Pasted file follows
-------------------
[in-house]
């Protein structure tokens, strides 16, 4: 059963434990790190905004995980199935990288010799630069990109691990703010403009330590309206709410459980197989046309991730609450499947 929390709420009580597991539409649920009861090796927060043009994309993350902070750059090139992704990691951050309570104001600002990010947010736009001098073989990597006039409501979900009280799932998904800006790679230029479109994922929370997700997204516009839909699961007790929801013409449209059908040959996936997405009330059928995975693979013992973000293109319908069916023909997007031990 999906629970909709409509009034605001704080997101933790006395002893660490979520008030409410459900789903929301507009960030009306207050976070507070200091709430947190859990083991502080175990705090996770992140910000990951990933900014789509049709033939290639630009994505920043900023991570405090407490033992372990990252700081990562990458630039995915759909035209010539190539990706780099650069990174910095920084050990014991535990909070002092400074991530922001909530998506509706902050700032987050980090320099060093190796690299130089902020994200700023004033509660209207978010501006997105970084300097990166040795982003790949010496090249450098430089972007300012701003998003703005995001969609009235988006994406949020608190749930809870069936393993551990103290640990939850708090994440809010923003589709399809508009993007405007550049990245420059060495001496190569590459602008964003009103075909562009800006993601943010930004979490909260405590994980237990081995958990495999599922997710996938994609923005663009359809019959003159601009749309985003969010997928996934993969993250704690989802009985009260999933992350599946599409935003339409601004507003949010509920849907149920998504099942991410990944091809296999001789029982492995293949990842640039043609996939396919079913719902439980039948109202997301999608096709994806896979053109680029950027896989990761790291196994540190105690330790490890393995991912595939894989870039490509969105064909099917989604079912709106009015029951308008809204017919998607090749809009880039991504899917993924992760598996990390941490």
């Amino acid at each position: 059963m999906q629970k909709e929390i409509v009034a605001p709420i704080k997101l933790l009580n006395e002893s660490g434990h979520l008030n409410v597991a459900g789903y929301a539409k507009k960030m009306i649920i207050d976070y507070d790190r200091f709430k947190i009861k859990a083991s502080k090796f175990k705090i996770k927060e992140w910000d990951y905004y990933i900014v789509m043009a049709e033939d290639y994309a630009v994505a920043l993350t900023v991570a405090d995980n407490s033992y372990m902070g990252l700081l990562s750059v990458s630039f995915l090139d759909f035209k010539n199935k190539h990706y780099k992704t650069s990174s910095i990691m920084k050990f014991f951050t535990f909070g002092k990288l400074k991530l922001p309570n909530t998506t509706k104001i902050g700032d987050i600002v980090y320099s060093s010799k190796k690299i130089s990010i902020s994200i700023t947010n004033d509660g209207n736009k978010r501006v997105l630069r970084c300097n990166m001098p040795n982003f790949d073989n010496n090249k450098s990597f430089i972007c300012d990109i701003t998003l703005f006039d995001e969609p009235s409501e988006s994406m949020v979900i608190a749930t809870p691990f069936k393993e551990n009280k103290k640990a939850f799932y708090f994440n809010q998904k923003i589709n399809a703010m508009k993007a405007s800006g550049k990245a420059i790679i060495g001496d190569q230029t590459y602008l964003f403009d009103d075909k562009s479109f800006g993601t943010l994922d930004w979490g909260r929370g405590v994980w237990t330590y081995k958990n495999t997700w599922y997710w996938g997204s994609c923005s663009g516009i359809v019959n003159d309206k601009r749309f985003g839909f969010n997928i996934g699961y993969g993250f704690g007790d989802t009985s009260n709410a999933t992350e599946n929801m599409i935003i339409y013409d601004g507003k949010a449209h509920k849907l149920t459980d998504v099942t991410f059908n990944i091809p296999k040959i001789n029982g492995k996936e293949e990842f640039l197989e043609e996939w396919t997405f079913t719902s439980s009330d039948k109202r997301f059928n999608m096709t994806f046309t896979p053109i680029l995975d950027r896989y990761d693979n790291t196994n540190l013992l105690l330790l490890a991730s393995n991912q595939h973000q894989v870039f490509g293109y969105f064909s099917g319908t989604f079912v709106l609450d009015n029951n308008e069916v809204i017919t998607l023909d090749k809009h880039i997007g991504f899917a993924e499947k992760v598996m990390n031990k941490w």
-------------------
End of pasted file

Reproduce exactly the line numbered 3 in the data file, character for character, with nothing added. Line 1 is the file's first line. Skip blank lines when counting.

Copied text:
């Amino acid at each position: 059963m999906q629970k909709e929390i409509v009034a605001p709420i704080k997101l933790l009580n006395e002893s660490g434990h979520l008030n409410v597991a459900g789903y929301a539409k507009k960030m009306i649920i207050d976070y507070d790190r200091f709430k947190i009861k859990a083991s502080k090796f175990k705090i996770k927060e992140w910000d990951y905004y990933i900014v789509m043009a049709e033939d290639y994309a630009v994505a920043l993350t900023v991570a405090d995980n407490s033992y372990m902070g990252l700081l990562s750059v990458s630039f995915l090139d759909f035209k010539n199935k190539h990706y780099k992704t650069s990174s910095i990691m920084k050990f014991f951050t535990f909070g002092k990288l400074k991530l922001p309570n909530t998506t509706k104001i902050g700032d987050i600002v980090y320099s060093s010799k190796k690299i130089s990010i902020s994200i700023t947010n004033d509660g209207n736009k978010r501006v997105l630069r970084c300097n990166m001098p040795n982003f790949d073989n010496n090249k450098s990597f430089i972007c300012d990109i701003t998003l703005f006039d995001e969609p009235s409501e988006s994406m949020v979900i608190a749930t809870p691990f069936k393993e551990n009280k103290k640990a939850f799932y708090f994440n809010q998904k923003i589709n399809a703010m508009k993007a405007s800006g550049k990245a420059i790679i060495g001496d190569q230029t590459y602008l964003f403009d009103d075909k562009s479109f800006g993601t943010l994922d930004w979490g909260r929370g405590v994980w237990t330590y081995k958990n495999t997700w599922y997710w996938g997204s994609c923005s663009g516009i359809v019959n003159d309206k601009r749309f985003g839909f969010n997928i996934g699961y993969g993250f704690g007790d989802t009985s009260n709410a999933t992350e599946n929801m599409i935003i339409y013409d601004g507003k949010a449209h509920k849907l149920t459980d998504v099942t991410f059908n990944i091809p296999k040959i001789n029982g492995k996936e293949e990842f640039l197989e043609e996939w396919t997405f079913t719902s439980s009330d039948k109202r997301f059928n999608m096709t994806f046309t896979p053109i680029l995975d950027r896989y990761d693979n790291t196994n540190l013992l105690l330790l490890a991730s393995n991912q595939h973000q894989v870039f490509g293109y969105f064909s099917g319908t989604f079912v709106l609450d009015n029951n308008e069916v809204i017919t998607l023909d090749k809009h880039i997007g991504f899917a993924e499947k992760v598996m990390n031990k941490w």